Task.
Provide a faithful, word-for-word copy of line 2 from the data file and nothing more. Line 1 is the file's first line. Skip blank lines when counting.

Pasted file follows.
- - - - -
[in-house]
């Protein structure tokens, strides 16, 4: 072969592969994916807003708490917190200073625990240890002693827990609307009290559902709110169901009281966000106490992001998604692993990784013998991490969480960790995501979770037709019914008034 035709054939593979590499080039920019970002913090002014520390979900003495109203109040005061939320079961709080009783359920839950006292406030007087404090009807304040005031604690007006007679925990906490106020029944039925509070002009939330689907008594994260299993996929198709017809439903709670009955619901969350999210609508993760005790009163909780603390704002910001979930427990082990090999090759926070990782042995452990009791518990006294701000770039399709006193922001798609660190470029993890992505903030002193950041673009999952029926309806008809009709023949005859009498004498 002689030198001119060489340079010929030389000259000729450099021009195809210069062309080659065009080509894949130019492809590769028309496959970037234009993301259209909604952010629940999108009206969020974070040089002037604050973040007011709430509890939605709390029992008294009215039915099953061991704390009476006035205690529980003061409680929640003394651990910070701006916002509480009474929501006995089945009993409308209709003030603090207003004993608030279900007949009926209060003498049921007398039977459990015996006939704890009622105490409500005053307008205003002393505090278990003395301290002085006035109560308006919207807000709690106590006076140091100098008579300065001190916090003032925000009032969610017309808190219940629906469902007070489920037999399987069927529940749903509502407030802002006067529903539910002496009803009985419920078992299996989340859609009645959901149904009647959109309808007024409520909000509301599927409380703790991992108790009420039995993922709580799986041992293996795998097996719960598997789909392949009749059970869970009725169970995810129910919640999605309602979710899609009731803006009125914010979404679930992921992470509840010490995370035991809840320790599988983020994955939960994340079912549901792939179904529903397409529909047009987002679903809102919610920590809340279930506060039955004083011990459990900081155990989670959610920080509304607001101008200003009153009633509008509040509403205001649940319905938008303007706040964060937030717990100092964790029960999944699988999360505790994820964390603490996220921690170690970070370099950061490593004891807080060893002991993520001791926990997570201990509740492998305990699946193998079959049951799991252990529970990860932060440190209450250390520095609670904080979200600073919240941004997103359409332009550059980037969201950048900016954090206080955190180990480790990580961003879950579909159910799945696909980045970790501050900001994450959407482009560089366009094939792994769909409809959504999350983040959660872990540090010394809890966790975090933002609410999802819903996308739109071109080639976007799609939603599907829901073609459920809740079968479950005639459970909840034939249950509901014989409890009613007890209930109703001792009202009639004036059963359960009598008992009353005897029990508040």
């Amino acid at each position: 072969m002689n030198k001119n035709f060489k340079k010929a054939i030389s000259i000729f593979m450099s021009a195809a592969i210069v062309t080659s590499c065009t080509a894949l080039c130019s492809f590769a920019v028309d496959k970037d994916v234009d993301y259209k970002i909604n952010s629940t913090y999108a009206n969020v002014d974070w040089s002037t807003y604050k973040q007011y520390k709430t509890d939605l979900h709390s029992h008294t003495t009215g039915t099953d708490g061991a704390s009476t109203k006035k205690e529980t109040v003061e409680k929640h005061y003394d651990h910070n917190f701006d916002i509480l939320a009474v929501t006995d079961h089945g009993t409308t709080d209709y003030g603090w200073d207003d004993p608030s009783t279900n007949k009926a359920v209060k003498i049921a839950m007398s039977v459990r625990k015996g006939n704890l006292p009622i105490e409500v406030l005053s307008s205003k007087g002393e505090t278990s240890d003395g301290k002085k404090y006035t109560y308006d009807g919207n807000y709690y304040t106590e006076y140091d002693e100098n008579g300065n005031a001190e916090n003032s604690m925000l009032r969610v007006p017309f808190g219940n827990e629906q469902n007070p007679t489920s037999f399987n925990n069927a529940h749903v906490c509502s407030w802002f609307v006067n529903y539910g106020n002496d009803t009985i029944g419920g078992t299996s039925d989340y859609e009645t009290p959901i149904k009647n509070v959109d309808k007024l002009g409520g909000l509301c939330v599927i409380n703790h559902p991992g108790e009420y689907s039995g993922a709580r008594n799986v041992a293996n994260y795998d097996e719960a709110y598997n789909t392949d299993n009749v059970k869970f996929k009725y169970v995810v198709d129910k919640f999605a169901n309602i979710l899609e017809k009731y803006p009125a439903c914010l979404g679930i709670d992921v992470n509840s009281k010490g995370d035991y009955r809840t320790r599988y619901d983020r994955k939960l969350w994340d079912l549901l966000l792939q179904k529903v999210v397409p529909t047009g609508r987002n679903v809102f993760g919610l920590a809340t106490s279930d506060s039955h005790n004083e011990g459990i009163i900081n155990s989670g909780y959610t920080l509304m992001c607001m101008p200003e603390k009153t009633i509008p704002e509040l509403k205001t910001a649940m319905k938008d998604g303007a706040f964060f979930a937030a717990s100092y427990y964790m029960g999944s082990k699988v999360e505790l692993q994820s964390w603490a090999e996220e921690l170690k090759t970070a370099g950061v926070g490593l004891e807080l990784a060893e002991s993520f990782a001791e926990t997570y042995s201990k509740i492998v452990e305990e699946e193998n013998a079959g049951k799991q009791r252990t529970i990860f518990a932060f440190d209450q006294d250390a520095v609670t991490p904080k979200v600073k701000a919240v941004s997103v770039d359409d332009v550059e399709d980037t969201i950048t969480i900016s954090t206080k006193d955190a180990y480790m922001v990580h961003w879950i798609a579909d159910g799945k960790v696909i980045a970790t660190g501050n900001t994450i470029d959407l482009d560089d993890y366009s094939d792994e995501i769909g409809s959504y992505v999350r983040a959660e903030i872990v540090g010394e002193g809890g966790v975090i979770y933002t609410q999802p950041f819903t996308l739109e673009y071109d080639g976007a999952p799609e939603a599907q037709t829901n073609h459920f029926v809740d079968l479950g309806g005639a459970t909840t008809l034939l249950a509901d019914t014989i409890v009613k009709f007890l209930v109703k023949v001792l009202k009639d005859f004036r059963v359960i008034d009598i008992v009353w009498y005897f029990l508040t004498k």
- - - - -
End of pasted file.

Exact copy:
């Protein structure tokens, strides 16, 4: 072969592969994916807003708490917190200073625990240890002693827990609307009290559902709110169901009281966000106490992001998604692993990784013998991490969480960790995501979770037709019914008034 035709054939593979590499080039920019970002913090002014520390979900003495109203109040005061939320079961709080009783359920839950006292406030007087404090009807304040005031604690007006007679925990906490106020029944039925509070002009939330689907008594994260299993996929198709017809439903709670009955619901969350999210609508993760005790009163909780603390704002910001979930427990082990090999090759926070990782042995452990009791518990006294701000770039399709006193922001798609660190470029993890992505903030002193950041673009999952029926309806008809009709023949005859009498004498 002689030198001119060489340079010929030389000259000729450099021009195809210069062309080659065009080509894949130019492809590769028309496959970037234009993301259209909604952010629940999108009206969020974070040089002037604050973040007011709430509890939605709390029992008294009215039915099953061991704390009476006035205690529980003061409680929640003394651990910070701006916002509480009474929501006995089945009993409308209709003030603090207003004993608030279900007949009926209060003498049921007398039977459990015996006939704890009622105490409500005053307008205003002393505090278990003395301290002085006035109560308006919207807000709690106590006076140091100098008579300065001190916090003032925000009032969610017309808190219940629906469902007070489920037999399987069927529940749903509502407030802002006067529903539910002496009803009985419920078992299996989340859609009645959901149904009647959109309808007024409520909000509301599927409380703790991992108790009420039995993922709580799986041992293996795998097996719960598997789909392949009749059970869970009725169970995810129910919640999605309602979710899609009731803006009125914010979404679930992921992470509840010490995370035991809840320790599988983020994955939960994340079912549901792939179904529903397409529909047009987002679903809102919610920590809340279930506060039955004083011990459990900081155990989670959610920080509304607001101008200003009153009633509008509040509403205001649940319905938008303007706040964060937030717990100092964790029960999944699988999360505790994820964390603490996220921690170690970070370099950061490593004891807080060893002991993520001791926990997570201990509740492998305990699946193998079959049951799991252990529970990860932060440190209450250390520095609670904080979200600073919240941004997103359409332009550059980037969201950048900016954090206080955190180990480790990580961003879950579909159910799945696909980045970790501050900001994450959407482009560089366009094939792994769909409809959504999350983040959660872990540090010394809890966790975090933002609410999802819903996308739109071109080639976007799609939603599907829901073609459920809740079968479950005639459970909840034939249950509901014989409890009613007890209930109703001792009202009639004036059963359960009598008992009353005897029990508040």